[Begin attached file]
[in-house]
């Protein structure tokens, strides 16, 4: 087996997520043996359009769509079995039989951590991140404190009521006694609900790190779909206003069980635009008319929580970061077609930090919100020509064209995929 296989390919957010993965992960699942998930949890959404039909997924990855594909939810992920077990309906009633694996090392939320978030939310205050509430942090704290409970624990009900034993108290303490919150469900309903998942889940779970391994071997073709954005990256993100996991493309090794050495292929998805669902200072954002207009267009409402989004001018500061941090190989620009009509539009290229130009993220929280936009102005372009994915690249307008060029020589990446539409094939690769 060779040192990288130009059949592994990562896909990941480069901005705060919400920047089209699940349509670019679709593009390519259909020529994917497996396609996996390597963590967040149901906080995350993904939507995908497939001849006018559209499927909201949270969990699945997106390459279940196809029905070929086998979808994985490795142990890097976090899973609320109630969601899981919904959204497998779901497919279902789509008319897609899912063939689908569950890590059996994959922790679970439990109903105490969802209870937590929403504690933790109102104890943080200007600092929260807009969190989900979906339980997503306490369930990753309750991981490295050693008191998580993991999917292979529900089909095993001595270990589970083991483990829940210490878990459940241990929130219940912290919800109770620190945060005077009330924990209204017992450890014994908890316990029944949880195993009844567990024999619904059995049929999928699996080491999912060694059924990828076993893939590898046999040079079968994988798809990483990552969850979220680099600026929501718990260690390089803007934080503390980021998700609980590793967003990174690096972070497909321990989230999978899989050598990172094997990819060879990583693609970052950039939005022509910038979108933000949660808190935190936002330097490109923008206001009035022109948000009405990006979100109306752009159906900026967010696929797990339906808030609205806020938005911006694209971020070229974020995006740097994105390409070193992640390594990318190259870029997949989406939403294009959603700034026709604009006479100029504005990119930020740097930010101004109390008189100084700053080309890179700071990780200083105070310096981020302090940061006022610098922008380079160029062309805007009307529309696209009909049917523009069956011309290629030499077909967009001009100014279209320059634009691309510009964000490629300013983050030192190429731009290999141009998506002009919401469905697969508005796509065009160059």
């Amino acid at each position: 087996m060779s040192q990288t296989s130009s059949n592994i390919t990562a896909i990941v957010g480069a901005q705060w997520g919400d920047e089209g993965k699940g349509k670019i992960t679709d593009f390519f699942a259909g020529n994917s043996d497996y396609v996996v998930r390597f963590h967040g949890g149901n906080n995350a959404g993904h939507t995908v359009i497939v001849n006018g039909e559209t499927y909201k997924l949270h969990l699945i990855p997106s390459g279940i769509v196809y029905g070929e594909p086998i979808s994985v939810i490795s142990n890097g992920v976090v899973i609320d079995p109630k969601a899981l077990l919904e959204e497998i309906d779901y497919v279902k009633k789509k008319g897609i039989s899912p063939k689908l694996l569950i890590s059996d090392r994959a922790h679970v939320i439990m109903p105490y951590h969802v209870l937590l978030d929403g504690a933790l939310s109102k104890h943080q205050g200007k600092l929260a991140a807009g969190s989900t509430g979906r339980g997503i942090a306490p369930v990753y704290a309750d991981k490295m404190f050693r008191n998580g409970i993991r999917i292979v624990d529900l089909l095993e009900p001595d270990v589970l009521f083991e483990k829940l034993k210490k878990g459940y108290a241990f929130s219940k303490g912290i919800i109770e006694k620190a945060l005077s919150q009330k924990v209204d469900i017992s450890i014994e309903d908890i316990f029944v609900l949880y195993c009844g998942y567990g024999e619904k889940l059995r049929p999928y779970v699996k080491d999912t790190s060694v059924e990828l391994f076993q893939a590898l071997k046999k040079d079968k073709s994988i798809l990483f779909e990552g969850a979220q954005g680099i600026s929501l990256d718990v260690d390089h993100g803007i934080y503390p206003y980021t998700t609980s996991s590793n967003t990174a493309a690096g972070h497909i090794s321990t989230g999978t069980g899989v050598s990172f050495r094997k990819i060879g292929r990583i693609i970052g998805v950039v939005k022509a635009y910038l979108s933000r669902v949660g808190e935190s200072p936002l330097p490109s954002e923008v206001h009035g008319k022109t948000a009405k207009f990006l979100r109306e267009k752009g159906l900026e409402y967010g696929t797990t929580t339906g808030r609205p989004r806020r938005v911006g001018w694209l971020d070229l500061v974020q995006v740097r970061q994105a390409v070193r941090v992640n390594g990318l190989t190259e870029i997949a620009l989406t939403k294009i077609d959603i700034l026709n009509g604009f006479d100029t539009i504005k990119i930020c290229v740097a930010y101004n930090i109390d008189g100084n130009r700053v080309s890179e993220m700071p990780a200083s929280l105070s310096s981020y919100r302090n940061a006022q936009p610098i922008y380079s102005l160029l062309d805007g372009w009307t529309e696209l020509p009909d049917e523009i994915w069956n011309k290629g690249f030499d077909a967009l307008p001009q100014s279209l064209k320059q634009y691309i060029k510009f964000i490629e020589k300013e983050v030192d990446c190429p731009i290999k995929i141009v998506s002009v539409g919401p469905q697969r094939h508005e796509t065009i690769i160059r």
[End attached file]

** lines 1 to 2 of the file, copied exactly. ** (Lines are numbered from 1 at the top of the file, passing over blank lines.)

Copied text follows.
[in-house]
């Protein structure tokens, strides 16, 4: 087996997520043996359009769509079995039989951590991140404190009521006694609900790190779909206003069980635009008319929580970061077609930090919100020509064209995929 296989390919957010993965992960699942998930949890959404039909997924990855594909939810992920077990309906009633694996090392939320978030939310205050509430942090704290409970624990009900034993108290303490919150469900309903998942889940779970391994071997073709954005990256993100996991493309090794050495292929998805669902200072954002207009267009409402989004001018500061941090190989620009009509539009290229130009993220929280936009102005372009994915690249307008060029020589990446539409094939690769 060779040192990288130009059949592994990562896909990941480069901005705060919400920047089209699940349509670019679709593009390519259909020529994917497996396609996996390597963590967040149901906080995350993904939507995908497939001849006018559209499927909201949270969990699945997106390459279940196809029905070929086998979808994985490795142990890097976090899973609320109630969601899981919904959204497998779901497919279902789509008319897609899912063939689908569950890590059996994959922790679970439990109903105490969802209870937590929403504690933790109102104890943080200007600092929260807009969190989900979906339980997503306490369930990753309750991981490295050693008191998580993991999917292979529900089909095993001595270990589970083991483990829940210490878990459940241990929130219940912290919800109770620190945060005077009330924990209204017992450890014994908890316990029944949880195993009844567990024999619904059995049929999928699996080491999912060694059924990828076993893939590898046999040079079968994988798809990483990552969850979220680099600026929501718990260690390089803007934080503390980021998700609980590793967003990174690096972070497909321990989230999978899989050598990172094997990819060879990583693609970052950039939005022509910038979108933000949660808190935190936002330097490109923008206001009035022109948000009405990006979100109306752009159906900026967010696929797990339906808030609205806020938005911006694209971020070229974020995006740097994105390409070193992640390594990318190259870029997949989406939403294009959603700034026709604009006479100029504005990119930020740097930010101004109390008189100084700053080309890179700071990780200083105070310096981020302090940061006022610098922008380079160029062309805007009307529309696209009909049917523009069956011309290629030499077909967009001009100014279209320059634009691309510009964000490629300013983050030192190429731009290999141009998506002009919401469905697969508005796509065009160059």